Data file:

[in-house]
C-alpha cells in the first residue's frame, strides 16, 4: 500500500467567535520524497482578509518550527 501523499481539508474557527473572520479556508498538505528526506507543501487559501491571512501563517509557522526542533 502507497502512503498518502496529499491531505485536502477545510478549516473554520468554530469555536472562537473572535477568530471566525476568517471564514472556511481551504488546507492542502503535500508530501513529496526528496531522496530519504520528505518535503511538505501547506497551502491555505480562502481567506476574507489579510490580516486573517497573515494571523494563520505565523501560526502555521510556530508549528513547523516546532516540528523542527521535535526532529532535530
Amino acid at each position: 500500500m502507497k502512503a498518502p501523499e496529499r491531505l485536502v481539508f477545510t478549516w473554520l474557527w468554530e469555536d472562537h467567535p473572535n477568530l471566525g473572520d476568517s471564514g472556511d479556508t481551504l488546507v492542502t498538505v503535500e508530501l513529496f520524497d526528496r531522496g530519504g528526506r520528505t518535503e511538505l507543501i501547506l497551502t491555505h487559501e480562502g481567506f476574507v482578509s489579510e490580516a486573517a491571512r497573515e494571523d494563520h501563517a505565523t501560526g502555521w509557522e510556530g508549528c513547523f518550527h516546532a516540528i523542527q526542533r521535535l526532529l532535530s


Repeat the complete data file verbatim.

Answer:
[in-house]
C-alpha cells in the first residue's frame, strides 16, 4: 500500500467567535520524497482578509518550527 501523499481539508474557527473572520479556508498538505528526506507543501487559501491571512501563517509557522526542533 502507497502512503498518502496529499491531505485536502477545510478549516473554520468554530469555536472562537473572535477568530471566525476568517471564514472556511481551504488546507492542502503535500508530501513529496526528496531522496530519504520528505518535503511538505501547506497551502491555505480562502481567506476574507489579510490580516486573517497573515494571523494563520505565523501560526502555521510556530508549528513547523516546532516540528523542527521535535526532529532535530
Amino acid at each position: 500500500m502507497k502512503a498518502p501523499e496529499r491531505l485536502v481539508f477545510t478549516w473554520l474557527w468554530e469555536d472562537h467567535p473572535n477568530l471566525g473572520d476568517s471564514g472556511d479556508t481551504l488546507v492542502t498538505v503535500e508530501l513529496f520524497d526528496r531522496g530519504g528526506r520528505t518535503e511538505l507543501i501547506l497551502t491555505h487559501e480562502g481567506f476574507v482578509s489579510e490580516a486573517a491571512r497573515e494571523d494563520h501563517a505565523t501560526g502555521w509557522e510556530g508549528c513547523f518550527h516546532a516540528i523542527q526542533r521535535l526532529l532535530s